Your 2017 Social Security Guide
Created during the Great Depression as a retirement safety net, Social Security now covers an estimated 96% of Americans. These days, a record high of about 167 million people are working and paying into the system that provides benefits for over 60 million people.
Social Security is such an extensive program that it can be complicated and confusing at times. Many people do not have a clear understanding of how it works, even though it plays such a significant role in their retirement. The majority of retirees get more than half their income from Social Security, so no matter what else you have saved, it will more than likely make up a substantial portion of your retirement income.
Clearly, it is important to make wise decisions regarding Social Security. When you choose to take your benefits and how you coordinate with your spouse are two of the most important social security decisions you will make. This guide is designed to answer some of the most common questions regarding Social Security and filing for benefits.
How Social Security Benefits are Calculated
Social Security benefits are calculated based on lifetime earnings. First, you have to have worked at least 10 years to be eligible to receive Social Security benefits. If you have not worked at least 10 years, you will not have enough “credits.” You are awarded one credit for each $1,300 you earn (the amount changes annually), with a maximum of 4 per year. Forty credits are required to receive Social Security benefits. You can request information from the Social Security Administration to determine how many credits you have earned.
The Social Security Administration uses 35 years of earnings to calculate your benefit. If you worked more than 35 years, they use the 35 years in which you earned the most. If you worked less than 35 years, it is still calculated based on 35 years, with zero earnings averaged in for the years in which you did not work. Your 35 years worth of wages are adjusted, or indexed, to match today’s wages, reflecting wage growth. Based on your adjusted wages, an Average Indexed Monthly Earnings (AIME) is calculated.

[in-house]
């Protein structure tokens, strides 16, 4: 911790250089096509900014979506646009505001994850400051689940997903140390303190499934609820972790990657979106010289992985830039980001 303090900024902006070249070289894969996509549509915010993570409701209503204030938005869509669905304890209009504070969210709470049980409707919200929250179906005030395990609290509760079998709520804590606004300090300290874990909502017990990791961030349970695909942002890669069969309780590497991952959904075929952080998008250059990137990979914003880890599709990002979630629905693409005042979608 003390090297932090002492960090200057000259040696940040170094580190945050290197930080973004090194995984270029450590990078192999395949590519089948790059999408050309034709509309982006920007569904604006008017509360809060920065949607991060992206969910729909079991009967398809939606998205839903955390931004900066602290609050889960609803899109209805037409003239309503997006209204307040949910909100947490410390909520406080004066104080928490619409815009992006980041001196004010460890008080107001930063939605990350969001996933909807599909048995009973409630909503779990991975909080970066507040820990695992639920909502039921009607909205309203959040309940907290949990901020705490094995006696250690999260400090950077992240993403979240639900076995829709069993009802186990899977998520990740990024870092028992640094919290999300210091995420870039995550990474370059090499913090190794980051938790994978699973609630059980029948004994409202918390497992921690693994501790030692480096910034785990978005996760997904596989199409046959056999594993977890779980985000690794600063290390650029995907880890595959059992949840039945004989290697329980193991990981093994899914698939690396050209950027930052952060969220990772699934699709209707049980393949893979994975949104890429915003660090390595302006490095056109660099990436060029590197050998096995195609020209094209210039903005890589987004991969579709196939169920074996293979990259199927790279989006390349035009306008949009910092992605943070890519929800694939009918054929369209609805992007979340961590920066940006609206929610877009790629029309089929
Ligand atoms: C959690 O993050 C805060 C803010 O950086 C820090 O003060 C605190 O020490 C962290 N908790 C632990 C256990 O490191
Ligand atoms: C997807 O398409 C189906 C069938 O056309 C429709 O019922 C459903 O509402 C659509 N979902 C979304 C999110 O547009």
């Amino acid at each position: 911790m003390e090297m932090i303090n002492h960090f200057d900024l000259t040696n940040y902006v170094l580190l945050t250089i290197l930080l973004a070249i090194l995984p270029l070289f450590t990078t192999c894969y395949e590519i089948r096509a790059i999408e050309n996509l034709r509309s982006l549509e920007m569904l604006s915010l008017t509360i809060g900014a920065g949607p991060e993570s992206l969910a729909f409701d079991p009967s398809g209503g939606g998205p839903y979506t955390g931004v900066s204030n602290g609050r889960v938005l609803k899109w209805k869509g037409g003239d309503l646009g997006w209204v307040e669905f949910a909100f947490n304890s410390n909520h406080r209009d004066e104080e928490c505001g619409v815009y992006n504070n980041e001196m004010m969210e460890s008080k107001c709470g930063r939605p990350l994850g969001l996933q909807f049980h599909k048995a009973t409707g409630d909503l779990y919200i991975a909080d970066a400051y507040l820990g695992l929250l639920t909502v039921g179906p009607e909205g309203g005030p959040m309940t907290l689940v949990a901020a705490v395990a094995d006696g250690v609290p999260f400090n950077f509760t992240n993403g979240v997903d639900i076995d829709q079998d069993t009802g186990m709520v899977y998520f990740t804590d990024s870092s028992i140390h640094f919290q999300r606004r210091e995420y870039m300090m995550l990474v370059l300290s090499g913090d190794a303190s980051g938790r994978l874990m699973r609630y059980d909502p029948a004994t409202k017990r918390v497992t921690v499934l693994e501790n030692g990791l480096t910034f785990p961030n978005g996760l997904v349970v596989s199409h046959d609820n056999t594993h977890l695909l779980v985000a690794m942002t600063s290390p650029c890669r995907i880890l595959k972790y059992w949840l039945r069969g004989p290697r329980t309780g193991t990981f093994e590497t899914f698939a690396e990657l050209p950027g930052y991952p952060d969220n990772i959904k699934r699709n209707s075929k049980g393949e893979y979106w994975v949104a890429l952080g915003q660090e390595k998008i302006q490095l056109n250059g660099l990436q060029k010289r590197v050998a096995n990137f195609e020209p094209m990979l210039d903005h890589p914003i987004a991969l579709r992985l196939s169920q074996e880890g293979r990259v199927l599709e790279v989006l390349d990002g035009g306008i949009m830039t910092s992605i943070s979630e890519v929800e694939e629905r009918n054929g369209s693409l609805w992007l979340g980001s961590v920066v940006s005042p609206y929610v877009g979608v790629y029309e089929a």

Finally, the Social Security benefit formula is applied to AIME to find your Primary Insurance Amount (PIA), which is the benefit payable to you at Full Retirement Age (FRA). Your PIA can be increased or reduced depending on when you choose to begin receiving benefits. Whether or not you choose to begin receiving benefits, in the year you turn 62 you are eligible for cost-of-living benefit increases. When you choose to receive your benefits does not affect the amount of your cost-of-living increase.
The spouse of anyone eligible to claim Social Security benefits is also eligible to receive benefits of 50% of their spouse’s benefit, regardless of whether they worked enough to earn their own benefits. In order to receive these benefits, the spouse must be at least 62 and the benefit earner must already have filed for benefits.
Some divorced people are also eligible to receive spousal benefits based on their ex-spouse’s work history. In order to qualify, the marriage must have lasted at least 10 years, the spouses must have been divorced at least 2 years, the dependent spouse cannot have remarried, they must be at least 62 years of age, and they cannot qualify for a higher benefit based on their own earnings record. Unlike for normal spousal benefits, the benefit earner does not need to have filed to claim their benefit for their ex-spouse to be able to begin collecting spousal benefits.
When Social Security Benefits Can Be Claimed
Social Security benefits can be claimed anytime between ages 62 and 70. However, when you choose to collect benefits will impact the amount of benefit you receive.
If you choose or are forced into an early retirement, you can begin receiving Social Security benefits as early as age 62. However, if you file to receive benefits any time before reaching your full retirement age, you will receive a reduced benefit. Your basic benefit is reduced a fraction of a percent for each month you begin receiving benefits prior to full retirement age, up to 30%.
Full Retirement Age
Full retirement age (FRA) changes based on the year you were born. For those born in 1937 and earlier, FRA is 65. After 1937, two months is added each year until FRA becomes 66 for those born between 1943 and 1954. Starting in 1955, two months a year is added again until the FRA becomes 67 for those born in 1960 or later.
If you wait until you reach full retirement age to begin collecting your social security benefits, you will receive your full Primary Insurance Amount, which is the full benefit that you have earned.